Making a difference in the lives of cancer patients

9 December 2008

Diana Andruczyk has yearned for the opportunity to positively impact the lives of cancer patients ever since high school.

Having graduated from the University of Sydney with a Bachelor of Applied Science (Medical Radiation Sciences) - Radiation Therapy in November 2007, the 22-year-old is finally realising her ambition.

Diana Andruczyk, Radiaition Therapist at the Cancer Care Centre, St George Hospital
Diana Andruczyk, Radiaition Therapist at the Cancer Care Centre, St George Hospital

Now a radiation therapist at St George Hospital's Cancer Care Centre, Andruczyk currently oversees the radiation treatment of up to 35 patients a day.

Significantly, her role demands more than just a high level of expertise in cutting-edge medical science. With treatment regimes lasting up to five-weeks, the forming of personal bonds with those in her care constitutes one of the most satisfying aspects of her role.

'You see the patients every day so you get to know them, become a part of their support network and help them along during their treatment,' she explains. 'You wake up in the morning and you actually want to go to work because you know that you're going to meet these people, or see the person who told you that they were going to their daughter's wedding over the weekend. And when you see them come back in a couple of months to visit, it does make you feel good when you see that they're better. It's a very satisfying job.'

While the very nature of cancer ensures that not all treatment outcomes are positive, it's a reality Andruczyk has already come to accept.

'It is challenging,' she admits. 'You do get the sad stories but you learn how to deal with them. You learn to cope and you learn to be there for these patients. At least you're able to help them and ease their pain a little.'

Echoing the sentiments of Andruczyk, Mark West, Lecturer in Radiation Therapy Physics with the Faculty of Health Sciences, also says that the combination of humanity and technology is a popular motivation among students looking to enter the field via the three-year applied science degree.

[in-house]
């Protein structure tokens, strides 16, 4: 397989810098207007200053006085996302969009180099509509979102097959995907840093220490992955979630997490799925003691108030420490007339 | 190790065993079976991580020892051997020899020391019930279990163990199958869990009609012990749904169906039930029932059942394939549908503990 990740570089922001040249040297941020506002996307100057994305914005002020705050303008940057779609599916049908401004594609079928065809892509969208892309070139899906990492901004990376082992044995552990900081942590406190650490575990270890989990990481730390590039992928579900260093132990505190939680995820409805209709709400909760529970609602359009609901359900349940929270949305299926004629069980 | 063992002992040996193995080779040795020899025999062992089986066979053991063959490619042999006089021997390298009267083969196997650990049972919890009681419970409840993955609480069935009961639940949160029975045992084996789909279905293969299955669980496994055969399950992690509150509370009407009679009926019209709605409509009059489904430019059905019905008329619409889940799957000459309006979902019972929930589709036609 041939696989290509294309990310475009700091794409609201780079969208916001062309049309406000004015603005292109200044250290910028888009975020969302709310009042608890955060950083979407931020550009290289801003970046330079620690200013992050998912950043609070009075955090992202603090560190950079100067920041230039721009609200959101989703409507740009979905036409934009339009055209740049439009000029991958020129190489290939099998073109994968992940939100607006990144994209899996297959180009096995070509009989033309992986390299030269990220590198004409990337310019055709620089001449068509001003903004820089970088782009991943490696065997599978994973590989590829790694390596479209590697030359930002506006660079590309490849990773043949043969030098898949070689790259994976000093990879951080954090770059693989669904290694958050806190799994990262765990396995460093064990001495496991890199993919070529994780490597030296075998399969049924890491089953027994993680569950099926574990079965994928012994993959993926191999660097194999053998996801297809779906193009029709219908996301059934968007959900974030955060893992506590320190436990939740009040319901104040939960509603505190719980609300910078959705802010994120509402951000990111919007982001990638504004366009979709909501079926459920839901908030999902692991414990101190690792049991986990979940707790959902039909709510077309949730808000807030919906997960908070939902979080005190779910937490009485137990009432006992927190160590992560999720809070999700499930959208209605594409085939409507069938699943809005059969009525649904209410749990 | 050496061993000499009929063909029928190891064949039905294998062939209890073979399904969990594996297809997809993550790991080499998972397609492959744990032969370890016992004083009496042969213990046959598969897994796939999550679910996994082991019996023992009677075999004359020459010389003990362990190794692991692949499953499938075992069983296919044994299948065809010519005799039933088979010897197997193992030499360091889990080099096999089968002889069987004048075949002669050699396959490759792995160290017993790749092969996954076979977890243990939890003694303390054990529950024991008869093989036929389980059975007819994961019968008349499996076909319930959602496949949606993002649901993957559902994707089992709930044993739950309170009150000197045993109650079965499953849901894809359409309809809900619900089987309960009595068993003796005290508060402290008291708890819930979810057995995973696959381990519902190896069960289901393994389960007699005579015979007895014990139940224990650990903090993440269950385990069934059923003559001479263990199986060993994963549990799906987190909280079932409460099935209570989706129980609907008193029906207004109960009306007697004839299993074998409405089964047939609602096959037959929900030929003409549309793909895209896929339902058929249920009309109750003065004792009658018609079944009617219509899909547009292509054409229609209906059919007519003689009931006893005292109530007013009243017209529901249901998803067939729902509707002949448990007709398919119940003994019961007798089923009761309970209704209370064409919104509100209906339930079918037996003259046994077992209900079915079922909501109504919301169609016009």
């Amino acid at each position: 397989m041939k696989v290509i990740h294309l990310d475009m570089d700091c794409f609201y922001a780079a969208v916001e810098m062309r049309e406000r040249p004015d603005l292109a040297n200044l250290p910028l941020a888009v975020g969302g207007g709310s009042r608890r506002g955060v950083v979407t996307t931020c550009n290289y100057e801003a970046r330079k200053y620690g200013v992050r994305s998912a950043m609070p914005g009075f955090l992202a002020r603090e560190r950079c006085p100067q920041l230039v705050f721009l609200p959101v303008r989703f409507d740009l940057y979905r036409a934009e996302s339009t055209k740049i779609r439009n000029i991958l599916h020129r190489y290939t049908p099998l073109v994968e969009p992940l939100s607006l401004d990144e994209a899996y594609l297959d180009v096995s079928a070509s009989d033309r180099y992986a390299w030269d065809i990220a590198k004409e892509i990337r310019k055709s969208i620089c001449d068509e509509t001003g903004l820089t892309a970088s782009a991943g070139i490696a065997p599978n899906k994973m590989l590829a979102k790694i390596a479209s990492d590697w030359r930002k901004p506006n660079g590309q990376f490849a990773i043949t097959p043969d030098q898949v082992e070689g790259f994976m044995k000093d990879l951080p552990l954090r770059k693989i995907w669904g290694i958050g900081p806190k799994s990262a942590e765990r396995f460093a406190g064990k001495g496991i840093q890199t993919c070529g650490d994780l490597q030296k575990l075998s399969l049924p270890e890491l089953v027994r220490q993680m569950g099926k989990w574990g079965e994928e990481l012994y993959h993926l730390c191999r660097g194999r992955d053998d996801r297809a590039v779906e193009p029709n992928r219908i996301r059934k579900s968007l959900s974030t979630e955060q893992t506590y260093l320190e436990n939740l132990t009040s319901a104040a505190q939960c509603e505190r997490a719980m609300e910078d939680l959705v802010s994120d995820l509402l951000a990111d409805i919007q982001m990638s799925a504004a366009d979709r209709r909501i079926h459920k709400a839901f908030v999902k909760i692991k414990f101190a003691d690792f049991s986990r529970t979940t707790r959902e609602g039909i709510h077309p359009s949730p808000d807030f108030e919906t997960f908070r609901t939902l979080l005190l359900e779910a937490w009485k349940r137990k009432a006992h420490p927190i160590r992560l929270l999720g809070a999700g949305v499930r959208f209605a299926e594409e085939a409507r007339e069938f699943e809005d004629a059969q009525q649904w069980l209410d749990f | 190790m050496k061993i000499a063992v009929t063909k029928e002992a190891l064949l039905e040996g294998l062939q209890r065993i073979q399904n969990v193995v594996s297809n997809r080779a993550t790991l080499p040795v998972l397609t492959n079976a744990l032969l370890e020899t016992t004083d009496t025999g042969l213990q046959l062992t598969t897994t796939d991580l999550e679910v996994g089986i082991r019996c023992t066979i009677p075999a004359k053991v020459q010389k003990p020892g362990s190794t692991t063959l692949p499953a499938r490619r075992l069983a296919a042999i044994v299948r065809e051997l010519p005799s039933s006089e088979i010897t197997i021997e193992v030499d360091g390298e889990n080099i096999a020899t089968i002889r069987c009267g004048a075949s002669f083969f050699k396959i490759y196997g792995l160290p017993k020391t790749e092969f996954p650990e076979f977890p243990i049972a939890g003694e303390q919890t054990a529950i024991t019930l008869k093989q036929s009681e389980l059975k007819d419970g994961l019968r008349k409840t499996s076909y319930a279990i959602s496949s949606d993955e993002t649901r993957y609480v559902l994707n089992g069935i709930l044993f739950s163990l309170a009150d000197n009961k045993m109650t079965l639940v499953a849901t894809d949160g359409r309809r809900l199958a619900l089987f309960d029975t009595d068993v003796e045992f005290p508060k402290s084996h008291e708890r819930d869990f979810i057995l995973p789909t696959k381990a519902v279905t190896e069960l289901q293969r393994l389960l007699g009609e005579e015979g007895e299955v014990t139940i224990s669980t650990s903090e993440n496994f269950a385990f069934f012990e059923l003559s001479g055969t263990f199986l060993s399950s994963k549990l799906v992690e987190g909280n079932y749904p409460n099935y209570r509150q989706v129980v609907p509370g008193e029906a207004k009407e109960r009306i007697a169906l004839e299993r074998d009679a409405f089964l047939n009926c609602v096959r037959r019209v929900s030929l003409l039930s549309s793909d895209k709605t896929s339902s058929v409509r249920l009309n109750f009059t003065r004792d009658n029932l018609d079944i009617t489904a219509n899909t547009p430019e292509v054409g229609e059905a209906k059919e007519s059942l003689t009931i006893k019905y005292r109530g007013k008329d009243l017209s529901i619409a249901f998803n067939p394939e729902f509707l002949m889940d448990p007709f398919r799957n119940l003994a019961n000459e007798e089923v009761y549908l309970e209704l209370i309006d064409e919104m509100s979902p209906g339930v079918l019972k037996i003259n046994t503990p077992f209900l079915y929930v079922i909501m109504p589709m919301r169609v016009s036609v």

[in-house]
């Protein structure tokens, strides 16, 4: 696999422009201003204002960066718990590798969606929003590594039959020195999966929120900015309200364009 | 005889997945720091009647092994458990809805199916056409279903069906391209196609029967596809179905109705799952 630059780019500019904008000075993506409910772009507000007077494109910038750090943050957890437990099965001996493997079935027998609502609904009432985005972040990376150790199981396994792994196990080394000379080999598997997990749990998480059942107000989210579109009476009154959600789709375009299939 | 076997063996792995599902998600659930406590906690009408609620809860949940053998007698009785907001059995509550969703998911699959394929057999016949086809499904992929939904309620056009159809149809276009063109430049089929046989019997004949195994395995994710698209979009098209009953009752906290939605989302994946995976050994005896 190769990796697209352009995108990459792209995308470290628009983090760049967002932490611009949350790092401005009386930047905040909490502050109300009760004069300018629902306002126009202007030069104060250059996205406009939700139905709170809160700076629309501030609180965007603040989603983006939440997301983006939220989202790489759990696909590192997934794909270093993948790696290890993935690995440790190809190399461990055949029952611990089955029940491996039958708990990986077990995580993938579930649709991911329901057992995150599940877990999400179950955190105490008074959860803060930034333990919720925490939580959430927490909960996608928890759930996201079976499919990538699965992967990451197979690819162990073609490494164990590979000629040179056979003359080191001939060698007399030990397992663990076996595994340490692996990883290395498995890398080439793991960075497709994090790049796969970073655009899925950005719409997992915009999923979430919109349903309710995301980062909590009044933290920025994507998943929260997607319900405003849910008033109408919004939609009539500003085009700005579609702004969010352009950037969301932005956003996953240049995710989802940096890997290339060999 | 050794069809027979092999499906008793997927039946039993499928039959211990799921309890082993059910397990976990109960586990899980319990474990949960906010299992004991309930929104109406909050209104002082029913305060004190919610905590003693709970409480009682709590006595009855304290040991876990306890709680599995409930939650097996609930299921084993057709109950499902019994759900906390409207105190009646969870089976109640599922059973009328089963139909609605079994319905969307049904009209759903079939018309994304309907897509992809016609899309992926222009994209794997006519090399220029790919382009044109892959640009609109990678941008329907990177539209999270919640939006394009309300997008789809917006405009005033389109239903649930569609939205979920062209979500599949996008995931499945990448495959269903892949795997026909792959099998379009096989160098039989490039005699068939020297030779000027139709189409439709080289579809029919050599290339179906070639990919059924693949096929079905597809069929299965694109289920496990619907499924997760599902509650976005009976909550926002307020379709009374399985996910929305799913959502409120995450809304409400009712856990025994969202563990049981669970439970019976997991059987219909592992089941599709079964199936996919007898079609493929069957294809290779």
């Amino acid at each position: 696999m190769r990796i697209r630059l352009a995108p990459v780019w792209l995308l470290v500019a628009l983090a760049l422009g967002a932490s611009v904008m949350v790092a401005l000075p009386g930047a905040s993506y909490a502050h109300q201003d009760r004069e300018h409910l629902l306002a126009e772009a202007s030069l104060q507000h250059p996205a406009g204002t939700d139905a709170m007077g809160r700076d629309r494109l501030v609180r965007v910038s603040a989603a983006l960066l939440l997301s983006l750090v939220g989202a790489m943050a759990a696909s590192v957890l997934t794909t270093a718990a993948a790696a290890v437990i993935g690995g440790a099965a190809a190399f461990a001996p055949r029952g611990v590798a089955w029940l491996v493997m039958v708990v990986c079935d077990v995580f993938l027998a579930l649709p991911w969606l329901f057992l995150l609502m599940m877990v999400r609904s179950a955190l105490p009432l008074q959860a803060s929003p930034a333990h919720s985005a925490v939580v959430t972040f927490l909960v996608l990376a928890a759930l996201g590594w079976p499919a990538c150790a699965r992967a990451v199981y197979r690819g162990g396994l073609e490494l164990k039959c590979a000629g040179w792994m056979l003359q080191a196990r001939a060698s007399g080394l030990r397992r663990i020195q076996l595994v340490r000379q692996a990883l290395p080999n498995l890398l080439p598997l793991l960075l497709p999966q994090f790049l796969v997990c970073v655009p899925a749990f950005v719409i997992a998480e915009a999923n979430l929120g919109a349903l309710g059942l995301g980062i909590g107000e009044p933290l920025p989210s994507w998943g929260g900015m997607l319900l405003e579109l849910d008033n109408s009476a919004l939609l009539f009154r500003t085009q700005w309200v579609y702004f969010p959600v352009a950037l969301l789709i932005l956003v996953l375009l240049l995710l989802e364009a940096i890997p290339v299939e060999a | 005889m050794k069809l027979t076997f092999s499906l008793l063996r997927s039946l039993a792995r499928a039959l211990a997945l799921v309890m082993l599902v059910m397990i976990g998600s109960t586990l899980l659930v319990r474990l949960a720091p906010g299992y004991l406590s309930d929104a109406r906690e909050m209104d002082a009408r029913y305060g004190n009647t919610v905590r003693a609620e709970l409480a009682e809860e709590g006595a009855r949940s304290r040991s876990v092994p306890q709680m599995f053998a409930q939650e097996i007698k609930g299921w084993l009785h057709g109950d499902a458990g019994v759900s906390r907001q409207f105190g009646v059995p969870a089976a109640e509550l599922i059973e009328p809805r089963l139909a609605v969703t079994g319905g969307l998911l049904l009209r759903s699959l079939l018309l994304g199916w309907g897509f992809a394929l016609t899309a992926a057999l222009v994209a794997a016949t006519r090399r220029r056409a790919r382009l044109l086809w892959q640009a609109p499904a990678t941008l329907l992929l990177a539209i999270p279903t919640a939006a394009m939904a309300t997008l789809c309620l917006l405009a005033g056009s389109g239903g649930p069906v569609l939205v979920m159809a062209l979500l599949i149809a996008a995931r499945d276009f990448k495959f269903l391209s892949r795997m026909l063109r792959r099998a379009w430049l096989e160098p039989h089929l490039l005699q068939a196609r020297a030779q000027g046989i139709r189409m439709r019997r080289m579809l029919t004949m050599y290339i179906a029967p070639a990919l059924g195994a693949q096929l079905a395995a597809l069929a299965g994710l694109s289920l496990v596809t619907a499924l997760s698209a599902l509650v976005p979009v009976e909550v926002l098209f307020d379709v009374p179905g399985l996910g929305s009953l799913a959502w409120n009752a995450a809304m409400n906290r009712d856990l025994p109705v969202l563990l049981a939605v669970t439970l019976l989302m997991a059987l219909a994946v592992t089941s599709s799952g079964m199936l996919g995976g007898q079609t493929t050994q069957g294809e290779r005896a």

'The reasons that graduates say they do the course is that they get to work with modern technology and they also have a patient-focused aspect as well,' he says. 'So it's a combination of new equipment and new systems as well as dealing with patients on a day-to-day basis. They really enjoy that mix.'

Highlighting the recommendations of the 2002 Baume Report and the subsequent increase in prevalence of radiation treatment machines, West says that radiation therapy promises to be a strong future growth area.

'The Baume Report made recommendations about a need for increased oncology services in NSW and recommended more treatment machines be installed,' he says. 'That obviously means a need for more radiation therapists.'

West ads that the career options for graduates are not necessarily restricted to a direct involvement in cancer treatment.

'They can either work as a radiation therapist in an oncology centre in Australia or overseas once they complete their year of accreditation, or they can work for companies that sell medical equipment to oncology departments,' he says. 'They could also work in the academic field, with radiation therapy research being an important growth area.'

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